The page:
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Ngorongoro Conservation Area/The Ngorongoro Crater

Description of Ngorongoro Conservation Area/The Ngorongoro Crater

The vast protected area of Ngorongoro Crater Conservation Area stretches from Lake Natron (the breeding ground for East Africa's flamingos) in the North-East, to Lake Enyasi in the south, and Lake Manyara to the East.

The Ngorongoro Crater is often called ‘Africa’s Eden’ and the ‘8th Natural Wonder of the World,’ within the crater rim, large herds of zebra and wildebeest graze nearby while sleeping lions laze in the sun. At dawn, the endangered black rhino returns to the thick cover of the crater forests after grazing on dew-laden grass in the morning mist. Just outside the crater’s ridge, tall Masaai herd their cattle and goats over green pastures through the highland slopes, living alongside the wildlife as they have for centuries

History of the Ngorongoro Crater

Eight million years ago, the Ngorongoro Crater was an active volcano but its cone collapsed, forming the crater that is 610 meters deep, 20 kilometers in diameter, and covers an area of 311 sq. km. Spectacular as it is, the crater accounts for just a tenth of the Ngorongoro Conservation Area.

Wildlife in the Ngorongoro Conservation Area/The Ngorongoro Crater

The crater is home to many species of wild game and birds. With the exception of impala and topi (due to fierce competition with the wildebeest) and the giraffe (because there is not much to eat at tree level), almost every species of African plains mammal lives in the crater, including the endangered black rhino, and the densest population of predators in Africa. A strange thing is that the crater elephants are mainly bulls. The birdlife, which includes the flamingo, is mainly seasonal, and is also affected by the ratio of soda to fresh water in Lake Magadi on the crater floor. Views from the rim of the crater are sensational. On the crater floor, grassland blends into swamps, lakes, rivers, woodland and mountains. You can descend to the floor of the crater in a four-wheel drive vehicle. Only 4WD vehicles are allowed into the crater and game rangers are compulsory for all.

Ngorongoro Conservation Area/The Ngorongoro Crater an d the Olduvai Gorge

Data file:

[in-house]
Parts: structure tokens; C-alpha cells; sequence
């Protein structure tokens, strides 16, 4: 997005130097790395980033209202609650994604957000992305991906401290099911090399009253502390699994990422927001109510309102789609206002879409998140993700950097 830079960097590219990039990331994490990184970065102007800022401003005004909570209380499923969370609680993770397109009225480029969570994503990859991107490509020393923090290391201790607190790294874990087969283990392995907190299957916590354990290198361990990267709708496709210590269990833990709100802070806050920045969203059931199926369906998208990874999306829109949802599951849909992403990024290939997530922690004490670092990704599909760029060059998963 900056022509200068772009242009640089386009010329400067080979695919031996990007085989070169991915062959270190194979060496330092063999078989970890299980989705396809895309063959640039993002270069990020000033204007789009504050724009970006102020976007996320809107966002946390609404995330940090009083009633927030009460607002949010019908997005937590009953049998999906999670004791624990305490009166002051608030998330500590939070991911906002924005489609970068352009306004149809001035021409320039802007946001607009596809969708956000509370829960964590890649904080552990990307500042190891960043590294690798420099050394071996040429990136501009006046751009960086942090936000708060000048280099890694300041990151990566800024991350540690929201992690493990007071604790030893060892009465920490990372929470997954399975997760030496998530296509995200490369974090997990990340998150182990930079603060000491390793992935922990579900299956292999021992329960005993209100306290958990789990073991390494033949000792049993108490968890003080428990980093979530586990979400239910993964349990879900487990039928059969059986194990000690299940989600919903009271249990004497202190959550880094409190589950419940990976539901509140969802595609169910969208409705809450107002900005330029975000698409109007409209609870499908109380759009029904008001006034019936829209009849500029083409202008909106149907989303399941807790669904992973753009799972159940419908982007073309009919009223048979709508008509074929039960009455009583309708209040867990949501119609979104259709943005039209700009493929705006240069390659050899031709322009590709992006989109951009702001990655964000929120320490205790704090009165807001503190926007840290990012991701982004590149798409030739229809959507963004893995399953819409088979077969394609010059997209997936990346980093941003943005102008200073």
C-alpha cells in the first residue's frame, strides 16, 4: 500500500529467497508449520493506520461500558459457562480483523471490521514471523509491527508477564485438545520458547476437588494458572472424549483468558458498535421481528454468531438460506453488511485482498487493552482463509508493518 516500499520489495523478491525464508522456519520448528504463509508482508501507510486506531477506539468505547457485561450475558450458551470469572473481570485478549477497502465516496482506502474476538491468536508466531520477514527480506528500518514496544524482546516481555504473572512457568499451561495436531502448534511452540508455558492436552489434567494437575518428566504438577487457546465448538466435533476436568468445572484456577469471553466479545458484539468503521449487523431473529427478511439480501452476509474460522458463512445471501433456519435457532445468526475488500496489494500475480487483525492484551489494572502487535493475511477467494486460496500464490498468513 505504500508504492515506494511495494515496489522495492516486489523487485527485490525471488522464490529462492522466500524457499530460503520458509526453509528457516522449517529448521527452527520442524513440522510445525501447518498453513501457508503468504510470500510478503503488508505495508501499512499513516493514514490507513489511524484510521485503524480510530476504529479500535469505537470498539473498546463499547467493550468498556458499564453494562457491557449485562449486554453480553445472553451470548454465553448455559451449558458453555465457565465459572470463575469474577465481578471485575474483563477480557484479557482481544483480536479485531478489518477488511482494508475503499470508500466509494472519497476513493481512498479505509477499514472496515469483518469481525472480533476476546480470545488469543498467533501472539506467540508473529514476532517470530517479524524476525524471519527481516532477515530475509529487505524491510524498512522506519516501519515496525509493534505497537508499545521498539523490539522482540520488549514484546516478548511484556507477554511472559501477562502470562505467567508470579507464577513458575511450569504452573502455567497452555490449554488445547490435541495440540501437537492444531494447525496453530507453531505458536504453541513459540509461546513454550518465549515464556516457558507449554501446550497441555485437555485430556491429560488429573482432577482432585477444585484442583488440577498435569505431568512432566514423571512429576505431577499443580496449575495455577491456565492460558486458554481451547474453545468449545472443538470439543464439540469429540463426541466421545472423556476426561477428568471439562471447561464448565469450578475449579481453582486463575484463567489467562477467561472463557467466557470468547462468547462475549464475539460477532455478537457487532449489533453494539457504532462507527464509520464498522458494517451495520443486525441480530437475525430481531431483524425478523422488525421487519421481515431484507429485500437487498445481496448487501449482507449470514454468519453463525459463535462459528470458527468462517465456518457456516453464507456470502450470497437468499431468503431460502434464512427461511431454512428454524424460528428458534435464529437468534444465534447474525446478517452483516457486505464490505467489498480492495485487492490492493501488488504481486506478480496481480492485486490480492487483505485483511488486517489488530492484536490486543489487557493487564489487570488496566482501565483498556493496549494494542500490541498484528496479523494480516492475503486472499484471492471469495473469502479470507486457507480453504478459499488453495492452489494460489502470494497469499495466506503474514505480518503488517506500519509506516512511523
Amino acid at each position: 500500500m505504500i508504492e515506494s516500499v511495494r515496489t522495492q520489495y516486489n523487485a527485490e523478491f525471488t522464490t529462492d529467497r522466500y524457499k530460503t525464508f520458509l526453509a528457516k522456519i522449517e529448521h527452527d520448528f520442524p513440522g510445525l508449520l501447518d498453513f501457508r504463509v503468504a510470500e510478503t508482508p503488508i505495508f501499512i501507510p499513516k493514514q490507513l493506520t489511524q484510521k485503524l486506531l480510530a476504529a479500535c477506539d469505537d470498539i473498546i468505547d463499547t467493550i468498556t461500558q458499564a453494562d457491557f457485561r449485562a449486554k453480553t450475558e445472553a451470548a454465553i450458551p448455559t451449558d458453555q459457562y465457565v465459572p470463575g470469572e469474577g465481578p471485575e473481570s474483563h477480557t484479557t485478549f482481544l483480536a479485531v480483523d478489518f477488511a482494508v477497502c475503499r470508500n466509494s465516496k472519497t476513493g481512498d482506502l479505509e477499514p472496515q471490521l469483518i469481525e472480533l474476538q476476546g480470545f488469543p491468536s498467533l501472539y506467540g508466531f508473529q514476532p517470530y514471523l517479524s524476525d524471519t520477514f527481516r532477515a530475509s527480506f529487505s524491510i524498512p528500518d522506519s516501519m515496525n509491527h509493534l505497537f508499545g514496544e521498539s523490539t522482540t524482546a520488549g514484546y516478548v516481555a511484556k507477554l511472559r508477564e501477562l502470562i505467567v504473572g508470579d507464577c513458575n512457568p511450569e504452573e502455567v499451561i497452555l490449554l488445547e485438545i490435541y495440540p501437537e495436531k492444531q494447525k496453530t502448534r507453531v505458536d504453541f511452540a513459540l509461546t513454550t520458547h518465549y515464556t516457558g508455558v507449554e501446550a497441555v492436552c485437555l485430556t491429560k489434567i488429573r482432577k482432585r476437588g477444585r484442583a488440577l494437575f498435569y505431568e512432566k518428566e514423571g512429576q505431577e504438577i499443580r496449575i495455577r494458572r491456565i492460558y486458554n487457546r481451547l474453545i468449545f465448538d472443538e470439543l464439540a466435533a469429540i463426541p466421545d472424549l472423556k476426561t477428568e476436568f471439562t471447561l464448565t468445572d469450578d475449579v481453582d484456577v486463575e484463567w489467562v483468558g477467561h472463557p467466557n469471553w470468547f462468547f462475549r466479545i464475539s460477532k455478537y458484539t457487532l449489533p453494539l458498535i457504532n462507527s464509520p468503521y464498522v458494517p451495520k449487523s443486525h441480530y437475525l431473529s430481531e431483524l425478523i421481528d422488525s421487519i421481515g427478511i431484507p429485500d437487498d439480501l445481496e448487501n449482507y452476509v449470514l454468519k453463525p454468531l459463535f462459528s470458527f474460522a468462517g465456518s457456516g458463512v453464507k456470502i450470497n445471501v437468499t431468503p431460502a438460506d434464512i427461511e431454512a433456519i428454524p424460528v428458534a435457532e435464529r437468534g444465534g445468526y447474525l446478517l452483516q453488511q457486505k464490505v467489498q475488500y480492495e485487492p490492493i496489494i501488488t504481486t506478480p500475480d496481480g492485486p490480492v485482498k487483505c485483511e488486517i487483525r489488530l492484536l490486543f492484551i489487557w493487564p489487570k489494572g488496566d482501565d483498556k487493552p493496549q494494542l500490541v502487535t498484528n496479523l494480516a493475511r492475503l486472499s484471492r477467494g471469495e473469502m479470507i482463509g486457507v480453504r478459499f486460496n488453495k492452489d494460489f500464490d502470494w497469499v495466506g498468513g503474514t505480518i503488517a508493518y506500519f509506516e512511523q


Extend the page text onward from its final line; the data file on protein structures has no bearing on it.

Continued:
Ngorongoro Conservation Area/The Ngorongoro Crater is home to Olduvai Gorge, where the Leakeys discovered the hominoid remains of a 1.8 million year old skeleton of Australopithecus boisei, one of the distinct links of the human evolutionary chain. In a small canyon just north of the crater, the Leakeys and their team of international archaeologists unearthed the ruins of at least three distinct hominoid species, and also came upon a complete series of hominoid footprints estimated to be over 3.7 million years old. Evacuated fossils show that the area is one of the oldest sites of hominoid habitation in the world.

Olduvai Gorge is a canyon carved by water through the southern part of the Serengeti Plain. The gorge is about 50 km long and in some places 90 metres deep. It drains the slopes of the nearby mountains plus the Serengeti Plain. Its chief claim to fame is the rich treasure-trove of human and animal fossils that it has yielded. Olduvai, more accurately called Oldupai after the wild sisal in the area, is situated near the Ngorongoro Crater and is the site of some of the most important finds of early hominid fossils of all time (made famous by the work of the Leakey family) - The "Nutcracker Man" or Australophithecus boisei who lived 1.8 million years ago. There is a small informative museum located at the visitor center. The gorge is a treasure trove of archeological sites filled with fossils, settlement remains and stone artefacts. Lecture tours are offered

The Ngorongoro Crater and the Ngorongoro Conservation Area are without a doubt some of the most beautiful parts of Tanzania, steeped in history and teeming with wildlife. Besides vehicle safaris to Ngorongoro Crater, Olduvai Gorge, and surrounding attractions, hiking treks through the Ngorongoro Conservation Area are becoming increasingly popular options. Either way you choose to visit, the Crater Highlands are an unforgettable part of the Tanzanian experience.

 

 

 
 
 
 
 
 
 
 
 
 
 
 
 
 
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